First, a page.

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KNaK or Nak is an alloy of the alkali metals sodium (Na, atomic number 11) and potassium (K, atomic number 19). It is normally liquid at room temperature. The mixture is used as a heat exchange fluid and in chemical reactions that involve unstable intermediates. It reacts violently with certain extinguishing agents, such as water and carbon tetrachloride. It is a dangerous substance when inhaled, and can cause severe burns on contact with skin or eyes.
The alloy can be prepared by treating a quantity of the sodium lead alloy with molten potassium hydroxide or with a solution made from dehydrating potassium hydroxide with sodium. The mixture is then reacted in successive vessels with molten hydroxides of increasing concentrations until it is treated in the final vessel with the eutectic mixture of 77% potassium and 23% sodium by weight. This produces the ternary Na/K alloy which is then pumped into molds.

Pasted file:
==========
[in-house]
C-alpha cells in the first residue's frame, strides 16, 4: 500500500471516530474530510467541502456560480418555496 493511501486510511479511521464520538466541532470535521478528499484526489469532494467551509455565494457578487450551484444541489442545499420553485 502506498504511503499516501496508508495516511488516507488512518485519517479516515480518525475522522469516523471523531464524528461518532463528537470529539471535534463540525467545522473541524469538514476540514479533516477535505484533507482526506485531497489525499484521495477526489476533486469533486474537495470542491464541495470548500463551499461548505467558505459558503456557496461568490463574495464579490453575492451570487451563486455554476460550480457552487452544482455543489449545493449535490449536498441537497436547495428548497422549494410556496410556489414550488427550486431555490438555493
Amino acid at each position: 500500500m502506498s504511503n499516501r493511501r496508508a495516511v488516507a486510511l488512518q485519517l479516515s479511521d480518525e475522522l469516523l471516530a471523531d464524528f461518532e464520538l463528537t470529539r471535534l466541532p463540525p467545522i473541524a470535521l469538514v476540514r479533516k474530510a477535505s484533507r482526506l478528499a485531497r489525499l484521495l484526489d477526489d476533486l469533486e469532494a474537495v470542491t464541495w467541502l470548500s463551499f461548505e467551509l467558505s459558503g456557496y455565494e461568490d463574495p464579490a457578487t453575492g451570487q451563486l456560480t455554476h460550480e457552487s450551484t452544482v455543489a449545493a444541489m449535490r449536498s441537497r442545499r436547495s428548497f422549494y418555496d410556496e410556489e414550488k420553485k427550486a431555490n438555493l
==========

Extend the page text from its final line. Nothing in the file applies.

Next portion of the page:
The alloy should be kept in a dry area to avoid oxidation. It is pyrophoric, and can ignite spontaneously. It is therefore ideally stored under an inert gas, such as dry nitrogen or argon. It is also a hazard to handle, as it may give off hydrogen on exposure to moisture which, if inhaled, can cause chemical pneumonitis. The product is corrosive and can irritate the respiratory tract, eyes, skin and gastrointestinal tract. It can also be harmful if swallowed, and may result in severe burns. Symptoms include vomiting, coughing, wheezing and shortness of breath.